- Transport: Roads construction, Maritime transport on Lake Tanganyika, Air Burundi and Makamba-Musongati-Gitega railway construction
- Health & Educational infrastructure
- Tourism (High standard 4 or 5 stars hotel with an international conference center, Supermarket, Malls)
- Financial Institutions (Banking & micro-financing)
- Information Technology & Communication
- Real Estate and Government Buildings construction
- Special Economic Zone & Wirehouse and Cooling depot at Bujumbura Airport
What is Burundi doing to gain competitiveness and be an investment destination in East Africa?
Burundi has a legal framework in continuous reforming: The establishment of the Burundi Revenue Authority (OBR) for better tax payment services and tax collection performance. It has also enacted a more attractive Investments code.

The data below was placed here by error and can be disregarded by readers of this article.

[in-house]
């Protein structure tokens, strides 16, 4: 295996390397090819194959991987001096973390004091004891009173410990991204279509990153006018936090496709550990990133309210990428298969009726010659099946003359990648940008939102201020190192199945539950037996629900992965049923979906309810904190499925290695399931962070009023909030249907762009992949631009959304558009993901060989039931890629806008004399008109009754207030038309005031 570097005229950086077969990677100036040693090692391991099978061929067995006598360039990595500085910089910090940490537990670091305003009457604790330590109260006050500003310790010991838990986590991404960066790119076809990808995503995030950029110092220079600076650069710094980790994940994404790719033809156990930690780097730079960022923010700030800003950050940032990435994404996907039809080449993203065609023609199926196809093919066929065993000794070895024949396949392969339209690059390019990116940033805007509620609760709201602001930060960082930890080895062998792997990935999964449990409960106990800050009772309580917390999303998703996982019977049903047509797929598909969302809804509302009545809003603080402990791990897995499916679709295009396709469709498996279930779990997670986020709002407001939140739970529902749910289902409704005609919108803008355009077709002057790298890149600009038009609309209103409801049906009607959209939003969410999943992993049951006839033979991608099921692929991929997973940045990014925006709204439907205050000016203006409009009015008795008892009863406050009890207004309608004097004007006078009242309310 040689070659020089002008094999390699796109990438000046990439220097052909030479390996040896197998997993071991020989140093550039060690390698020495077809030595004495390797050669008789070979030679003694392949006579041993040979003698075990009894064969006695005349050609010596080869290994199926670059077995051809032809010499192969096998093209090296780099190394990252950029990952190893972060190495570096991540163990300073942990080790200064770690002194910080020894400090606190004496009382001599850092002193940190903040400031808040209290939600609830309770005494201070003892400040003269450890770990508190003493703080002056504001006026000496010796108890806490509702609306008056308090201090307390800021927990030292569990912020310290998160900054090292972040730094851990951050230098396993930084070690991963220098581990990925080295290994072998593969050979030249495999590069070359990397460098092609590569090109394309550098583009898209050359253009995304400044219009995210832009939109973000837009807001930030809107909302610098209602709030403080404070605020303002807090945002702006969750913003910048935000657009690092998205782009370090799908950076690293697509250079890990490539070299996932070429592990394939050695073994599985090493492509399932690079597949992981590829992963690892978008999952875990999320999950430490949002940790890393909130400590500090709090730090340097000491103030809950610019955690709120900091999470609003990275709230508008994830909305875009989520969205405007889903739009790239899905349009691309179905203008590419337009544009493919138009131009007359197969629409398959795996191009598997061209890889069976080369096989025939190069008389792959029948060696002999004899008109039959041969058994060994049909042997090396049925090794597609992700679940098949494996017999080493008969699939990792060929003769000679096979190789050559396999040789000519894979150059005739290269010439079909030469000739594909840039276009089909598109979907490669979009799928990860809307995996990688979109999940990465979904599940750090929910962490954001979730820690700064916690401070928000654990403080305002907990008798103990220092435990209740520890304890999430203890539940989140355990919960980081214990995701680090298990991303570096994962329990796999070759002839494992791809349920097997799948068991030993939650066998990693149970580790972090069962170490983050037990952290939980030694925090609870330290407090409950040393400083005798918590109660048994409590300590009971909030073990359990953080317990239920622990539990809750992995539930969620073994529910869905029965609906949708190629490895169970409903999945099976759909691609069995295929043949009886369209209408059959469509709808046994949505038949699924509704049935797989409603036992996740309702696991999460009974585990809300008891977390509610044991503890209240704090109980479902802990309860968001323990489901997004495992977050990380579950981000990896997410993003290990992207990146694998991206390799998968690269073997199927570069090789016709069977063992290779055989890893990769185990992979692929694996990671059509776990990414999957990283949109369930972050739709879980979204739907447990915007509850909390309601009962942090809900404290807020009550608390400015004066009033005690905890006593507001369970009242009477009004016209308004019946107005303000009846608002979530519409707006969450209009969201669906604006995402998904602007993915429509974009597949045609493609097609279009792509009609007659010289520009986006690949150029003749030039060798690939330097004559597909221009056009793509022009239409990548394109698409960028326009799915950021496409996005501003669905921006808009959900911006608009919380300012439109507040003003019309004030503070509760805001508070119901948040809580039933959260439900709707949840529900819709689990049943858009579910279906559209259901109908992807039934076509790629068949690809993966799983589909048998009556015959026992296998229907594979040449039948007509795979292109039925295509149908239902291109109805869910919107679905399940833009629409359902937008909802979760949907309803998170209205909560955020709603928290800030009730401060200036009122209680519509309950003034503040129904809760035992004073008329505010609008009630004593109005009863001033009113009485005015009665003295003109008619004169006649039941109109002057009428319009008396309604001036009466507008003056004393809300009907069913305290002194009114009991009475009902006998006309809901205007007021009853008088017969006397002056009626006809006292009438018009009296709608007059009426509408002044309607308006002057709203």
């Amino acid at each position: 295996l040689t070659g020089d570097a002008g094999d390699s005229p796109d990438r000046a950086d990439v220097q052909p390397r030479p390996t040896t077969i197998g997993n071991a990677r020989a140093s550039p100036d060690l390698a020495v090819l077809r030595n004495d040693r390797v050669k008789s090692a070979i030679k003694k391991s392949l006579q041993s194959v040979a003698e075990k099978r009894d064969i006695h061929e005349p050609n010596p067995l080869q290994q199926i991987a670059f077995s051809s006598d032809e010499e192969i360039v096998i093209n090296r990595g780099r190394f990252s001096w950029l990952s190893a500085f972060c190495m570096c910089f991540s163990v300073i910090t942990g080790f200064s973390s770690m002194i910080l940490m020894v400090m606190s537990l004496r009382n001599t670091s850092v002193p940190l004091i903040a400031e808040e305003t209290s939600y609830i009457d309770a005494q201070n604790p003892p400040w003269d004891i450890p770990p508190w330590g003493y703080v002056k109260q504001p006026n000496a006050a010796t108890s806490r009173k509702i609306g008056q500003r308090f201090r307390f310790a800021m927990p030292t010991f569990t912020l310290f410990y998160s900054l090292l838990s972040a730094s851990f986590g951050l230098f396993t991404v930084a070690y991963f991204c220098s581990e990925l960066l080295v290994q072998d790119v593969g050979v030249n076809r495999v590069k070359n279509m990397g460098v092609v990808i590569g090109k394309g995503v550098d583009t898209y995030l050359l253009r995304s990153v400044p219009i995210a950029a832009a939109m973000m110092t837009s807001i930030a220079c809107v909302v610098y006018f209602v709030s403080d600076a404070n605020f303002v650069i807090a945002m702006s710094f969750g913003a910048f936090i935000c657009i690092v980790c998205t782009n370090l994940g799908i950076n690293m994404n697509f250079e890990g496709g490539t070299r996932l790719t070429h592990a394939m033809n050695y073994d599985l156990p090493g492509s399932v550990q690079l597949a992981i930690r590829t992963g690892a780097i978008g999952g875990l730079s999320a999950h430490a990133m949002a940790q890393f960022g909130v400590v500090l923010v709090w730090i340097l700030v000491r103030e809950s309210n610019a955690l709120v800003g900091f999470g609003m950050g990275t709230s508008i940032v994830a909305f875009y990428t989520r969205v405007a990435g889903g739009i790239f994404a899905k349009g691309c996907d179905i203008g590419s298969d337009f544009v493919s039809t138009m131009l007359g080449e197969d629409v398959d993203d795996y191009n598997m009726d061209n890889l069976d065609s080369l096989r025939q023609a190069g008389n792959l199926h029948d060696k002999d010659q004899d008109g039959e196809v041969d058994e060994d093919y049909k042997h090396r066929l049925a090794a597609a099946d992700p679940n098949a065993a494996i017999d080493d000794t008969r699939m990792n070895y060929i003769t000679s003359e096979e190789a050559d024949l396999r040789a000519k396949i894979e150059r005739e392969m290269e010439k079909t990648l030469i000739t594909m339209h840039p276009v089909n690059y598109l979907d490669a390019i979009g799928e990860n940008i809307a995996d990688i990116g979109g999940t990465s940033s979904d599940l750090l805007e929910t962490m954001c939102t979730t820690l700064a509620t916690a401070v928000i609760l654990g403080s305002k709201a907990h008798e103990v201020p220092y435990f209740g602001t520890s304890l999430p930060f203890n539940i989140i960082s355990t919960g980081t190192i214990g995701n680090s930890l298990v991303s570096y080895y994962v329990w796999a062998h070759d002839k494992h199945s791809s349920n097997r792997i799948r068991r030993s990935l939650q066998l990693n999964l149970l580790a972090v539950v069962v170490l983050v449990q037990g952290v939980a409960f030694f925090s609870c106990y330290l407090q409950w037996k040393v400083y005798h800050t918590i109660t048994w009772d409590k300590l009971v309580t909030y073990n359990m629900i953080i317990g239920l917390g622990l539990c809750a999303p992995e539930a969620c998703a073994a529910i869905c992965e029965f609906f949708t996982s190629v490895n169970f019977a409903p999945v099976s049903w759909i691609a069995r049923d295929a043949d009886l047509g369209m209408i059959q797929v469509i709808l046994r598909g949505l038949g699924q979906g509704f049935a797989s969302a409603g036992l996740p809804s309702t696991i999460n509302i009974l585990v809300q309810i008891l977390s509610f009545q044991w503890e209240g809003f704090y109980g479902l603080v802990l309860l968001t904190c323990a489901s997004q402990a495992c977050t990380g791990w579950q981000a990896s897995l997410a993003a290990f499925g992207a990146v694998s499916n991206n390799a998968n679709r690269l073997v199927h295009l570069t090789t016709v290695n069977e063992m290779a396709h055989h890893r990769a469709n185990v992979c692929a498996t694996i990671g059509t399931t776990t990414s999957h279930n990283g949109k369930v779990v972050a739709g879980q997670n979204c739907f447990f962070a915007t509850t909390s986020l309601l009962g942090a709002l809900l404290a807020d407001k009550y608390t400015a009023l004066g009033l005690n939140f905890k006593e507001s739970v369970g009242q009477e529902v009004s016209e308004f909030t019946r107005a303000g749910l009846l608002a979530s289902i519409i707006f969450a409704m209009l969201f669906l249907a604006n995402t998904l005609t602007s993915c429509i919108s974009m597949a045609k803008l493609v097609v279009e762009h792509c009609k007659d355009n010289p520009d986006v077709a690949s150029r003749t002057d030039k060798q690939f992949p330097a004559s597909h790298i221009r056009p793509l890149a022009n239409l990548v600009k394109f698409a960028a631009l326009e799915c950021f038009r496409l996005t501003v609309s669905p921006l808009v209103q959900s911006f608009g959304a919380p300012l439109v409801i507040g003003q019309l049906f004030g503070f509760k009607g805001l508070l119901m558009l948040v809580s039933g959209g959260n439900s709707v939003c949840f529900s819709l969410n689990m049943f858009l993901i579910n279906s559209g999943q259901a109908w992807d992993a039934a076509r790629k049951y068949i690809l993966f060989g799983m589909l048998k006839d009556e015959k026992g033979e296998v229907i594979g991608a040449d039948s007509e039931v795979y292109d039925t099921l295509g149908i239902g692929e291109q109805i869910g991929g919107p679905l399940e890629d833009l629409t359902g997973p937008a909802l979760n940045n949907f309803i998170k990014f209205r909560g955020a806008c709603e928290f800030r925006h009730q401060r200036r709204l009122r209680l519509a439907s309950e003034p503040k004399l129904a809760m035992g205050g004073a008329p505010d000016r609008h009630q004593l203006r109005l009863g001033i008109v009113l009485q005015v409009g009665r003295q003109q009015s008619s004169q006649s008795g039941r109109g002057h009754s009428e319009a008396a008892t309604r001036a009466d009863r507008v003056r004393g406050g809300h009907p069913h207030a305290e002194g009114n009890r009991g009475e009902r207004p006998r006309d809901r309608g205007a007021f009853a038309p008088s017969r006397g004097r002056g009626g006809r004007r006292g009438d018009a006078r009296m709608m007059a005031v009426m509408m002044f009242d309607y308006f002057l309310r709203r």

Fiscal & Customs Benefits.
- Exemption of charges on property transfer (mutation fee)
- No duty on the Raw material, Capital goods & Specialized vehicles
- No customs duty is charged if investment goods are made within the EAC or COMESA
- Corporate tax rate: 30%. It is reduced of 2% if 50-200 Burundians are employed; it is reduced of 5% if more than 200 Burundians nationals are employed.
- Free repatriation of profit after payment of tax
Burundi has also an improving business environment:
- Institutions for better economic and political governance (anti-corruption court, Secretariat for economic & social reforms)
- November 2010: Doing Business Steering Committee involving the 2Vice-President office, 10 ministries, API & other public and private key stakeholders.
Burundi has upgraded reforms on many aspects:
- Reinforcing the One Stop Shop for (1) starting business, (2) construction permits and (3) Registering property.